FW Presents: Kung Fu Friday Shaw Bros. Double Feature!

Fire and Water Presents the first episode of Kung Fu Friday, a podcast that hopes to make you discover the great films of Asian Action Cinema. Siskoid (that’s me!) and Pulp2Pixels’ Dr. G, Man of Nerdology start at what is arguably the beginning, classic Shaw Bros. flicks of the 60s and 70s, with two of the studio’s greatest film makers represented. Follow us through our dissection of Lau Kar-Leung’s The 36th Chamber of Shaolin (1978), and Chang Cheh’s The One-Armed Swordsman (1967). Each episode will feature two cool movies under a common theme, widen your horizons… at the risk of never being able to watch American action films the same way ever again! 😉

Listen to Kung Fu Friday below; relevant scenes and trailers at: KFF Supplemental

This podcast is a proud member of the FIRE AND WATER PODCAST NETWORK

Subscribe via iTunes as part of the FIRE AND WATER PODCAST: http://itunes.apple.com/podcast/the-fire-and-water-podcast/id463855630

What are YOUR favorite Shaw Bros. movies? Let us know in the comments!

6 responses to “FW Presents: Kung Fu Friday Shaw Bros. Double Feature!

  1. Good debut show fellas! Kung Fu cinema is one of my movie blind spots so I’m glad the genre will be getting devoted coverage like this.

    Any recommendations for a newbie?

    1. Aside from the recommendations given on the show, plenty. I have like 300 titles on my shelves.

      My gateway drugs as far as Hong Kong cinema goes were John Woo’s Hard Boiled, Heroes of the East, Crouching Tiger, and the terribly titled in English, Kill Zone. Generally though, anything distributed by Dragon Dynasty is probably superlative.

      Here is a link to my Asian cinema list on iCheck. Click a film and look under the COMMENTS tab to find my mini-review (and the English title, as needed) of each: https://www.icheckmovies.com/lists/kung+fu+fridays/siskoid/

  2. First of all : The scumball Shaw media empire came out of the Hong Kong Kung Fu film studios? And you thought there was fakery in the movies…. there, vented. ( I hate Shaw Communications…mutter).

    My Kung Fu secret origin comes out of the dusty prairie town in Alberta that we’d go to from our farm. For about a year or so, 74-75, things weren’t going well on the farm, and my dad got to spending time in the beer parlour after going into town for mail, parts, groceries, etc.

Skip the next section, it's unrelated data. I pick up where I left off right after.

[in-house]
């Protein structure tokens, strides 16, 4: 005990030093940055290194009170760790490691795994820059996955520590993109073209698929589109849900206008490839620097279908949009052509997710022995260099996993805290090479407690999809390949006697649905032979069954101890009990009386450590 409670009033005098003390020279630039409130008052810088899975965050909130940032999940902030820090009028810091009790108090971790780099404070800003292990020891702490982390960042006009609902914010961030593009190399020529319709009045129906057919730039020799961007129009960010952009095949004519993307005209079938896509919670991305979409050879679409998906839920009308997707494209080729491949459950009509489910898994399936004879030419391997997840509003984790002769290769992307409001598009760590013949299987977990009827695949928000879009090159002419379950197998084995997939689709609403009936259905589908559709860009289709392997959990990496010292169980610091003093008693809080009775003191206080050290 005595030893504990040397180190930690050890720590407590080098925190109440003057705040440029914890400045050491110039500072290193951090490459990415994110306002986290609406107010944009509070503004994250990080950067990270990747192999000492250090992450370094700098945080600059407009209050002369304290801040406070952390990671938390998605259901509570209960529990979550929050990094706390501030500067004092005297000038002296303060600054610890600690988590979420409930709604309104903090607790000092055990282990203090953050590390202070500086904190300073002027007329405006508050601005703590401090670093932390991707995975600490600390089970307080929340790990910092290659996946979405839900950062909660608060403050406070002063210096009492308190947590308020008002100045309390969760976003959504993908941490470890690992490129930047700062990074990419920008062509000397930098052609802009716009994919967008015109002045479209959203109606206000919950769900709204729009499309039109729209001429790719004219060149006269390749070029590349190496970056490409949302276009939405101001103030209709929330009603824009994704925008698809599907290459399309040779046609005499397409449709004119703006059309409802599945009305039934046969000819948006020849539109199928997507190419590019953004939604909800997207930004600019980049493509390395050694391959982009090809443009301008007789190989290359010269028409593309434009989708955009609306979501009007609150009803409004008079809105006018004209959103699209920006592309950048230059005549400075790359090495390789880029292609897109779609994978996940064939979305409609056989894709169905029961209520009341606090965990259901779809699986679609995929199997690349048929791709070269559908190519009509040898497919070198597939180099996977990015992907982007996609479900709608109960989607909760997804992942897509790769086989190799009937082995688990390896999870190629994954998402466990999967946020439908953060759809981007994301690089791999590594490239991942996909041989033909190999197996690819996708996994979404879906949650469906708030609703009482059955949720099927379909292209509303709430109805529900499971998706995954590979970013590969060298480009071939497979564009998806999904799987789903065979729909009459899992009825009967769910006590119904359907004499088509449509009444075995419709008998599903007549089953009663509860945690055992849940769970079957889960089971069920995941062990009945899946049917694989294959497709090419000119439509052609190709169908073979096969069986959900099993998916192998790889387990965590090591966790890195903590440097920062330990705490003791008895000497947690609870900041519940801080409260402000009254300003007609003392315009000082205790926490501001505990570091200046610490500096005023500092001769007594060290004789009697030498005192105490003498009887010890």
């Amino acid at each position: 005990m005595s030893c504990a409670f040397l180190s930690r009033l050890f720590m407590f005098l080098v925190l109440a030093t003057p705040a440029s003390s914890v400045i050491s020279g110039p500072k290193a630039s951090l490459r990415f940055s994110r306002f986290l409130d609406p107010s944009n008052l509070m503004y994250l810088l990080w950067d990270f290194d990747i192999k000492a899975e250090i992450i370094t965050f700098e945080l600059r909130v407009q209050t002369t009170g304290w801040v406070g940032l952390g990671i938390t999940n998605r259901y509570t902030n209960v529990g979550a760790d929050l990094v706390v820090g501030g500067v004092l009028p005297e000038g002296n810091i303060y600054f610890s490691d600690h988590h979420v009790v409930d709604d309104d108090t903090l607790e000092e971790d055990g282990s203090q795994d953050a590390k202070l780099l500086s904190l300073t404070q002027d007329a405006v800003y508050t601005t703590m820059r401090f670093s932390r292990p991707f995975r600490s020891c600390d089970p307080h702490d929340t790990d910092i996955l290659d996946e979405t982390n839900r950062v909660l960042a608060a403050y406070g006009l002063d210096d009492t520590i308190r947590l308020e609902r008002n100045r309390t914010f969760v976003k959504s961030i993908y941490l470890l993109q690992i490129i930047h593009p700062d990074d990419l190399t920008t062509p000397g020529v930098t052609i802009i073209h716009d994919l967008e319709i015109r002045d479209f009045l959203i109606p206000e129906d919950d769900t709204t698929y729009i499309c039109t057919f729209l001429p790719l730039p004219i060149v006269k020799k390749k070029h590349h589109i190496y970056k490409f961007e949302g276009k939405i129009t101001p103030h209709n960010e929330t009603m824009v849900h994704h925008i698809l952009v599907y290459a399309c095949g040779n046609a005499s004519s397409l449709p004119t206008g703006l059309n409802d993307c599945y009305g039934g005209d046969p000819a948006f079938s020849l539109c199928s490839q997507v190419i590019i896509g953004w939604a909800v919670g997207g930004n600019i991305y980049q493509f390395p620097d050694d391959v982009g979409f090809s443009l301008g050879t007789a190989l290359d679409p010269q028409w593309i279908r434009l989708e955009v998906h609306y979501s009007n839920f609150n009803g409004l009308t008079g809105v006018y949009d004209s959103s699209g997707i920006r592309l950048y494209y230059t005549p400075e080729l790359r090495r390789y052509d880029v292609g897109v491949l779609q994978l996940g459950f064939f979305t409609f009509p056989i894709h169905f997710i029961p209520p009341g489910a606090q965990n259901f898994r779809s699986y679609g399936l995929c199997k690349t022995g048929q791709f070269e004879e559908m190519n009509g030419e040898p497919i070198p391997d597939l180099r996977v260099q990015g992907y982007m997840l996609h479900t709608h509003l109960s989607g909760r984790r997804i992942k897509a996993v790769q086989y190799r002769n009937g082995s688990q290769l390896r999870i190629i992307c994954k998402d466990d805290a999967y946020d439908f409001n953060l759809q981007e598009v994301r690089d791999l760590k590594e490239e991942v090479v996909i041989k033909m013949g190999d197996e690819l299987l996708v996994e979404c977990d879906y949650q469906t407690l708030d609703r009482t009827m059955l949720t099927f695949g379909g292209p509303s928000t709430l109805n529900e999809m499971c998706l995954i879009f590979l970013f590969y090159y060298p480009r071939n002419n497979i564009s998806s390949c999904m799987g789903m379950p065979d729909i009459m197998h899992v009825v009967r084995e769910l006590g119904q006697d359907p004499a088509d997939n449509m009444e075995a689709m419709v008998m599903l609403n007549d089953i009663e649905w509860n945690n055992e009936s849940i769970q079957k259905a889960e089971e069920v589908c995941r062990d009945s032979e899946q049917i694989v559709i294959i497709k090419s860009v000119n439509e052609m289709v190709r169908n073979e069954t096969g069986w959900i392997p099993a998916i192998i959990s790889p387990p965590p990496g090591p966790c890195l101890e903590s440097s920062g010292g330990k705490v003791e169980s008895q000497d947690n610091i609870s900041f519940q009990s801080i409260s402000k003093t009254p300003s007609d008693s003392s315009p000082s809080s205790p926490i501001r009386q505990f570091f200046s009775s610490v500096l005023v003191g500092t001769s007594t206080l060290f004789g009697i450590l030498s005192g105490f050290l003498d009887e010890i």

To keep me occupied during his one or two or three beers, there was one theatre, not a bad one, “Last Picture Show” kind of thing, but one screen, and often populated with low rent Kung Fu movies, blaxploitation, car chase, and crash movies, spaghetti Westerns and all the the kind of stuff Tarantino weaned himself on. The Kung Fu craze was on with Lee, Carradine, and the Deadly Hands B&W Marvel magazine. I saw all the Lee movies, of course, and I’m sure the Shaw stuff was in that mix, though I can’t recall any names. I saw many of them again a few years later with the boom in Video rentals and cable – which ironically killed the old Theatre in town, and I guess — led to the rise of —- SHAW COMMUNICATIONS! Aaargh. Now I’m angry again! Why’d you tell me that?

    Kidding, Good show, Siskoid and Dr. G. Nice and nostalgic addition to the mix.

    By the way – could we do a show on the Deadly Hands of Kung Fu magazine? There is an omnibus coming out.

  3. Great first episode fellas. Despite having watched Kung-Fu Saturday on USA like Dr. G (where I also met the Power Rangers, or Super Sentai, a few years before their import here), Asian Action Cinema has never crossed my path much.

    My only real connection to the Shaw Brothers films is their co-production with my beloved Hammer. A last-ditch effort to infuse some life into the ailing Dracula franchise known under several names, the best edited version being The Legend of the Seven Golden Vampires. It’s one of those films that shouldn’t work at all, and in some instances doesn’t, but Shaw’s knack for action and the presence of Peter Cushing (but not Christopher Lee, who refused to reprise his role as Dracula for this one), somehow elevate it past it’s shortcomings. I’m sure you’ve both seen it. 😉


  4. Fun first episode. This is a genre I enjoy, but have never truly taken the time to explore in depth. My first real exposure to martial arts films were the Jackie Chan movies of the 90s and 00s. I was also a big fan of Crouching Tiger, Hidden Dragon, which is one of the few non-sci fi/fantasy films that I saw multiple times in the theater. So, I’m looking forward to learning more in future episodes.

Leave a Reply

Your email address will not be published. Required fields are marked *